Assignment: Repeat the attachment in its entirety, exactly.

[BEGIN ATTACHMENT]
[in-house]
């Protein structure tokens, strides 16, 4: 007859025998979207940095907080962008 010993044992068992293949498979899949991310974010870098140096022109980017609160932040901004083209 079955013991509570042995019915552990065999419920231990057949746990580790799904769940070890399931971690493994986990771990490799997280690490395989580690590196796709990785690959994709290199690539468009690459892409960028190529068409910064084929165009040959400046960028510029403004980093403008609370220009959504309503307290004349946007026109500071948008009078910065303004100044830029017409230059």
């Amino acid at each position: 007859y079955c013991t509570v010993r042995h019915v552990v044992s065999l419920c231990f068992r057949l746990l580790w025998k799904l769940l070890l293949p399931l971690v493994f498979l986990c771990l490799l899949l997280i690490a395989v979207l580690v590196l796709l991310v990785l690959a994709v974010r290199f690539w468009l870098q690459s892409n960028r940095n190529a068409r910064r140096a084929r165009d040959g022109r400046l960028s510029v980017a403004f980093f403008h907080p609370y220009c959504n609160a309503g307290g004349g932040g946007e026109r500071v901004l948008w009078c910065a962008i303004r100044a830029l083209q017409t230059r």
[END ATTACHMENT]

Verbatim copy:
[in-house]
């Protein structure tokens, strides 16, 4: 007859025998979207940095907080962008 010993044992068992293949498979899949991310974010870098140096022109980017609160932040901004083209 079955013991509570042995019915552990065999419920231990057949746990580790799904769940070890399931971690493994986990771990490799997280690490395989580690590196796709990785690959994709290199690539468009690459892409960028190529068409910064084929165009040959400046960028510029403004980093403008609370220009959504309503307290004349946007026109500071948008009078910065303004100044830029017409230059």
């Amino acid at each position: 007859y079955c013991t509570v010993r042995h019915v552990v044992s065999l419920c231990f068992r057949l746990l580790w025998k799904l769940l070890l293949p399931l971690v493994f498979l986990c771990l490799l899949l997280i690490a395989v979207l580690v590196l796709l991310v990785l690959a994709v974010r290199f690539w468009l870098q690459s892409n960028r940095n190529a068409r910064r140096a084929r165009d040959g022109r400046l960028s510029v980017a403004f980093f403008h907080p609370y220009c959504n609160a309503g307290g004349g932040g946007e026109r500071v901004l948008w009078c910065a962008i303004r100044a830029l083209q017409t230059r």